Cortical oscillatory activity in the gamma-band range (>30Hz) is a fundamental mechanism of neural coding that arises during a range of cognitive processes in both animals and humans. Since the first report on high frequency oscillatory synchrony between V1 neurons belonging to the same orientation column (Gray and Singer, 1989, PNAS, 86, 1698-1702), the role of such oscillations in visual perception has been extensively researched. Visual stimuli elicit an early, evoked gamma-band response and a later, induced (neither time nor phase-locked) response. An abundance of experimental evidence now links both evoked and induced high frequency oscillations to a range of visual stimulus properties. On the basis of early studies into gamma-band oscillations in vision, induced high frequency oscillatory activity has been proposed as a putative cortical mechanism of coherent percept formation and object representation while evoked high frequency activity was related to the processing of image features. Recent studies demonstrate that both evoked and induced gamma-band activity are correlated with the speed and accuracy of visual detection and discrimination. Furthermore, induced gamma-band oscillations in the visual cortex are also correlated with fixational eye movement patterns. These direct relations between gamma-band activity and the efficacy of visual perception strongly suggest that cortical high frequency synchronisations constitute a neural mechanism that subserves processes essential for the organised intake and analysis of visual information.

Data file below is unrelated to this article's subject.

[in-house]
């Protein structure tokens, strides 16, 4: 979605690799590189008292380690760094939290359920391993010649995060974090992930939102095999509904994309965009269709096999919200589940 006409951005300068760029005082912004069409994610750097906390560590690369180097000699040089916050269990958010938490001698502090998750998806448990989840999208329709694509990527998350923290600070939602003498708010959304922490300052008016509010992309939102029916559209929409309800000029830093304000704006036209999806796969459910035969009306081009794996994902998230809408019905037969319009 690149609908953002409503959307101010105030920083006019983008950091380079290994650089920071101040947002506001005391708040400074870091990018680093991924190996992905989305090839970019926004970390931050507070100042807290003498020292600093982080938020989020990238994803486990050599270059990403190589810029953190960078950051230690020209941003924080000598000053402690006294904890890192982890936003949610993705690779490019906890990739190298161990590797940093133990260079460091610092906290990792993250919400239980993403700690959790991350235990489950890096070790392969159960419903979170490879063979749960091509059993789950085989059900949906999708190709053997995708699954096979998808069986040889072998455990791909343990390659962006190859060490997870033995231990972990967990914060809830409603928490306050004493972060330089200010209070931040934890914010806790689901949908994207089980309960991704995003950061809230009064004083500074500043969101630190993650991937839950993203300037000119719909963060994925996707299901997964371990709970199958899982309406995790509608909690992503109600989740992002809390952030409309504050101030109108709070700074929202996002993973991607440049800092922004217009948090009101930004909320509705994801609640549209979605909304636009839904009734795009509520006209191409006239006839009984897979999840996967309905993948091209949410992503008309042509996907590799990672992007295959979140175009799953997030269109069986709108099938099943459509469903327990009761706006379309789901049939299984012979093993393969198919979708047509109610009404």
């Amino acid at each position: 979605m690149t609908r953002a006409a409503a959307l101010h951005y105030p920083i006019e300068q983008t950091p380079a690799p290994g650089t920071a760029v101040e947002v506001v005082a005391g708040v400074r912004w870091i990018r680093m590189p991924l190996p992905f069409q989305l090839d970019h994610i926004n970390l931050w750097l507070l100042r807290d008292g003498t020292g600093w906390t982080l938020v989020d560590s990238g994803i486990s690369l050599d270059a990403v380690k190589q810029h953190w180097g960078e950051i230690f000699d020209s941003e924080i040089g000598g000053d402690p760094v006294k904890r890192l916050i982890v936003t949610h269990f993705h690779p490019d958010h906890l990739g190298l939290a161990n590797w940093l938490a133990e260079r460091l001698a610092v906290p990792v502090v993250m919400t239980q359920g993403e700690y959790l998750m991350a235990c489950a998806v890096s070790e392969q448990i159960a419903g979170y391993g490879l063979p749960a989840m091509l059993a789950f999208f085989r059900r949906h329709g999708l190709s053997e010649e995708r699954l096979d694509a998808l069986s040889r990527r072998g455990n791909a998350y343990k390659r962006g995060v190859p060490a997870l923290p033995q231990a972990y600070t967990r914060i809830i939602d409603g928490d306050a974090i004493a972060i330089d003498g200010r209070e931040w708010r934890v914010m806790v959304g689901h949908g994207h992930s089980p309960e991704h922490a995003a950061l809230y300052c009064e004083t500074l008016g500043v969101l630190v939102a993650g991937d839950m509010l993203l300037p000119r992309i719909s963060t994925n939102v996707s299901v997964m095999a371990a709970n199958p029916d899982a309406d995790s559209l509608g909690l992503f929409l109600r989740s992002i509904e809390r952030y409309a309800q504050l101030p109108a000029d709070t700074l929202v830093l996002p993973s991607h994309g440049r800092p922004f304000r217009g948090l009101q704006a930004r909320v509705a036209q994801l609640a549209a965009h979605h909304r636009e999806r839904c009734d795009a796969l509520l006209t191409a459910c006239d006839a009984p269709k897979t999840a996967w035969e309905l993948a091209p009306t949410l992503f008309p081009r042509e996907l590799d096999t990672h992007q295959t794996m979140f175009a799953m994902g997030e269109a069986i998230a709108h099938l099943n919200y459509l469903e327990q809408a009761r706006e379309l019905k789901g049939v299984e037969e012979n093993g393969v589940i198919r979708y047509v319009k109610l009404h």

|Number of pages||7|
|Journal||International Journal of Psychophysiology|
|Publication status||Published - Jan 2011|
- Evoked Potentials, Visual/physiology
- Photic Stimulation/methods
- Visual Cortex/physiology
- Visual Perception/physiology